Further case on intermediaries returns

  • Mark Morton
  • 26 November 2019 11:02

We have recently seen another the first Tribunal case on failure to file intermediaries returns. Interestingly, the taxpayer won the case on an issue which relates to many sorts of penalties, namely that an officer of HMRC should determine the penalty, not a computer.

However, more generally it is worth considering the intermediary rules, as they are very broad.

Agency changes

Changes in FA 2014 were intended to make the agency legislation work in the way it was always intended to by removing the obligation for the worker to provide their services personally. Instead, the agency legislation applies where the worker:

  • personally provides services (which are not excluded services) to another person (‘the client’);
  • there is a contract between:
  • the client, or a person connected with the client; and
  • a person other than the worker, the client or a person connected with the client (‘the agency’);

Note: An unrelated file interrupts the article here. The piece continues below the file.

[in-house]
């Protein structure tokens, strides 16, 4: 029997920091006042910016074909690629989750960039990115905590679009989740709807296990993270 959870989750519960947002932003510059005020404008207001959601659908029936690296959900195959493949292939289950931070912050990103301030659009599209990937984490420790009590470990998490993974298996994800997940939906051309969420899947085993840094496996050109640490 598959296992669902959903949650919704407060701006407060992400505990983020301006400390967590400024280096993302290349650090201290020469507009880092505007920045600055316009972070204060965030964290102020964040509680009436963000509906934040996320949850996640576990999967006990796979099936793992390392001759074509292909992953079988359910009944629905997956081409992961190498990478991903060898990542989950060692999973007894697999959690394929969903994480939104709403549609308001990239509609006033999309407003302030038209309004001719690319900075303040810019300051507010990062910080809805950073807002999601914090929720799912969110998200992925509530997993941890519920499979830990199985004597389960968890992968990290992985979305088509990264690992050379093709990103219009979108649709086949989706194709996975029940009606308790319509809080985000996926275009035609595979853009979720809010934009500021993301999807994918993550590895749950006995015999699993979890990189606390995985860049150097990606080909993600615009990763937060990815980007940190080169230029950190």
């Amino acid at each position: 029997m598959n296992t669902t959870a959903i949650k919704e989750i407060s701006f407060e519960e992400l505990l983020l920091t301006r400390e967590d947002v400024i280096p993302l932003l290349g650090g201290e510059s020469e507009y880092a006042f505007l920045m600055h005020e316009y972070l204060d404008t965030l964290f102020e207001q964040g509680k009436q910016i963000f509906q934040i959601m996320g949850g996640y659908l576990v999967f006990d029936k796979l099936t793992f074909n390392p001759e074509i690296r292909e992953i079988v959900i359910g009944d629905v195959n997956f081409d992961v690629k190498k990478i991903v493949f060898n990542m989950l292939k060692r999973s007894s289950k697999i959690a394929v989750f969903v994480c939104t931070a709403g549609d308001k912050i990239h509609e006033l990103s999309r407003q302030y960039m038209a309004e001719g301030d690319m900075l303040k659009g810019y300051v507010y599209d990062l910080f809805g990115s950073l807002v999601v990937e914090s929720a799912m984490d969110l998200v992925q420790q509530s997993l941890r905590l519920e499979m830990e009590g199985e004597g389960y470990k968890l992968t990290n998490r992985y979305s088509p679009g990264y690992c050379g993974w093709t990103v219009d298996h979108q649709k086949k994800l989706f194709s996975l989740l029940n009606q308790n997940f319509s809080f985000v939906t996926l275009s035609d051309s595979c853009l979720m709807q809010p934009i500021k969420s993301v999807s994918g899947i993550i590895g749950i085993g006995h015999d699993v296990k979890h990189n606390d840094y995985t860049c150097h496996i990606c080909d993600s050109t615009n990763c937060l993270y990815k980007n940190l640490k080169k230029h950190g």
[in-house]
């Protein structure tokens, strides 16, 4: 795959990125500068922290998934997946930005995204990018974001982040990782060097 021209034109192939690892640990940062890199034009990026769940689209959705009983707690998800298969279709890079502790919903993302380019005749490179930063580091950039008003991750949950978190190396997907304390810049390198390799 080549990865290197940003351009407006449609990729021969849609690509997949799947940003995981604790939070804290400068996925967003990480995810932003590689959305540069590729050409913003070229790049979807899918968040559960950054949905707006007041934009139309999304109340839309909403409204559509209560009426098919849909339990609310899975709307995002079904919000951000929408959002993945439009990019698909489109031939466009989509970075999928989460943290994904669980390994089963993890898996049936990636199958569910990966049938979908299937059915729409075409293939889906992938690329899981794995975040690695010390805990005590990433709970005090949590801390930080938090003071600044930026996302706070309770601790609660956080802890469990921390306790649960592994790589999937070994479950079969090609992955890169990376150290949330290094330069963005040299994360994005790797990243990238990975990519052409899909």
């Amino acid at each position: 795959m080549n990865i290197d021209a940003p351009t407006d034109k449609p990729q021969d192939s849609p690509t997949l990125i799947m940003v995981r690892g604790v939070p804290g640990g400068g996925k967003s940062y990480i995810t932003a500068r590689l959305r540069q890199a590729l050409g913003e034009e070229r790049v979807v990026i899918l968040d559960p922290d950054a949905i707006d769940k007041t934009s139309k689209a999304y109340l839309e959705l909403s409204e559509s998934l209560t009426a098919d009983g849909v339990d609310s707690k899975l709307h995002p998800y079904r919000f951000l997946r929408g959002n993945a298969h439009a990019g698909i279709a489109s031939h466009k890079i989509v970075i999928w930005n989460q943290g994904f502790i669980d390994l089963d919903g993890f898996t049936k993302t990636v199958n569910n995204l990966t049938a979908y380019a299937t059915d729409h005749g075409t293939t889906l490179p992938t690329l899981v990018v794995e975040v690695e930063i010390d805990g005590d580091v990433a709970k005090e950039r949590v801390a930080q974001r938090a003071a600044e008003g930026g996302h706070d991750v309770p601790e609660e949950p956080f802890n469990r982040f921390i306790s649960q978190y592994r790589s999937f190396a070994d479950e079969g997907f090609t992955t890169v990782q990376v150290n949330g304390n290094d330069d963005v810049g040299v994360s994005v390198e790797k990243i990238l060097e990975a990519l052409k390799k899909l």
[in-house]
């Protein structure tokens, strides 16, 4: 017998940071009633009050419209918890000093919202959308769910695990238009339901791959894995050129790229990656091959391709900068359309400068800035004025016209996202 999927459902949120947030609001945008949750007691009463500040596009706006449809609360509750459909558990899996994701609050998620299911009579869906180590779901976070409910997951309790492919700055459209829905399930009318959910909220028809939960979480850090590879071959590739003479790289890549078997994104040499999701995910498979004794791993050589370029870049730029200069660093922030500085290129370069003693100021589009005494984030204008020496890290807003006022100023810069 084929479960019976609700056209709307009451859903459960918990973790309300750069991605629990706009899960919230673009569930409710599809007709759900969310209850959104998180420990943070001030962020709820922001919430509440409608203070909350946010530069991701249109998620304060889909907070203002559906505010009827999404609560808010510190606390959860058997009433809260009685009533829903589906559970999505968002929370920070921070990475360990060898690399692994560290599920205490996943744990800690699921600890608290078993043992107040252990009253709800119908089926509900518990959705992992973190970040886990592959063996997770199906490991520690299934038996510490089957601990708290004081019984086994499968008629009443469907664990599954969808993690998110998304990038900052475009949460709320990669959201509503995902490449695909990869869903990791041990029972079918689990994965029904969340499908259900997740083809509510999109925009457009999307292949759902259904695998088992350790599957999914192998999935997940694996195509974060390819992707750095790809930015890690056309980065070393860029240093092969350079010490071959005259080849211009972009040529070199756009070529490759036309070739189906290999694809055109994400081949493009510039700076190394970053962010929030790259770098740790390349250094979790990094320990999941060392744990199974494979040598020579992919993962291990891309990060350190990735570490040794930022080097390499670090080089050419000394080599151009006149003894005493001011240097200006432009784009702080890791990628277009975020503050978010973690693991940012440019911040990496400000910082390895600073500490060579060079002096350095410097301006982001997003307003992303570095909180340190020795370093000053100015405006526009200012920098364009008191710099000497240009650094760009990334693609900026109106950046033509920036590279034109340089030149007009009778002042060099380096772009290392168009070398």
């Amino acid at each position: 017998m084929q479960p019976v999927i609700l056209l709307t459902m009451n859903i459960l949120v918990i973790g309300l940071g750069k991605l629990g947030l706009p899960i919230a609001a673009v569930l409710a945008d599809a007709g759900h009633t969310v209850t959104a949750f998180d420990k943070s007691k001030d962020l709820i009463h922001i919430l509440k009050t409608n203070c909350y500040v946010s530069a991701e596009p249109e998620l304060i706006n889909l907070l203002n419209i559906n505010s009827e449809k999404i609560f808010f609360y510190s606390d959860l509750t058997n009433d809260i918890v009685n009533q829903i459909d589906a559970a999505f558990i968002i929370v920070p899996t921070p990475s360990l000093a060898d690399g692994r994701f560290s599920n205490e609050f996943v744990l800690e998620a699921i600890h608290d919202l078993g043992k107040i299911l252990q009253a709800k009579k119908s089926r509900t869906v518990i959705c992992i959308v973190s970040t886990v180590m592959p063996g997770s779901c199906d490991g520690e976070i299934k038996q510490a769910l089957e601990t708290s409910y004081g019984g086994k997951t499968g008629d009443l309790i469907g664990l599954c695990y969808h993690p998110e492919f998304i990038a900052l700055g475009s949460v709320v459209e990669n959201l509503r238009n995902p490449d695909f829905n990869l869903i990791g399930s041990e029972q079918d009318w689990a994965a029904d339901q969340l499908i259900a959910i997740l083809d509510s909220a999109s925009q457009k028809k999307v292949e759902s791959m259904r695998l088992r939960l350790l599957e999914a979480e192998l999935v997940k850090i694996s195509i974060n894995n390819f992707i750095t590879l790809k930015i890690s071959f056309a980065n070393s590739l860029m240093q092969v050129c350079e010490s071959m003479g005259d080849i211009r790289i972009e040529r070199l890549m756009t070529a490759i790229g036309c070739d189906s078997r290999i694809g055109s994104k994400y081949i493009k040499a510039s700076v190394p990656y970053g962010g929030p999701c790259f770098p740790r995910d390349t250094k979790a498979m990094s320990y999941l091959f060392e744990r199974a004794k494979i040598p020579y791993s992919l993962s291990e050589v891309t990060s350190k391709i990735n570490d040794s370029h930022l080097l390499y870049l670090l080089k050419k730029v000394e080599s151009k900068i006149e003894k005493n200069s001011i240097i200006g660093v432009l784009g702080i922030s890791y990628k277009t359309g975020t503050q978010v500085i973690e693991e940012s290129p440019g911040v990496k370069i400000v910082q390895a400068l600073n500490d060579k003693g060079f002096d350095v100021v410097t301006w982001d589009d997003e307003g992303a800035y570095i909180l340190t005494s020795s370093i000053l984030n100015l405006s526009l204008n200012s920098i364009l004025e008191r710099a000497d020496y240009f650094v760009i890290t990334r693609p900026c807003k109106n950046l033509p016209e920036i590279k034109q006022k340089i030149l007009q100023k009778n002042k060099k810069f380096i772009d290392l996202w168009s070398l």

• under or in consequence of that contract:
  • the services are provided; or
  • the client or any person connected with the client pays, or otherwise provides consideration, for the services.

This section does not apply if it is shown that the manner in which the worker provides the services, or the worker’s involvement in the provision of the services, is not subject to (or to the right of) supervision, direction or control by any person or remuneration receivable by the worker in consequence of providing the services constitutes employment income.

Where a worker is engaged by/through an intermediary and meets the above conditions they will be deemed to be employed for tax purposes.

This change is supported by a statutory returns requirement and an evidential requirement on the intermediary where they consider the worker not to be under control, direction or supervision to be able to provide evidence of this. There is a requirement to submit a quarterly return containing details of any workers the agency has placed who are not already accounted for through RTI.

It may be worth considering which clients are caught by this extended edition and consequently have enhanced PAYE or reporting requirements.

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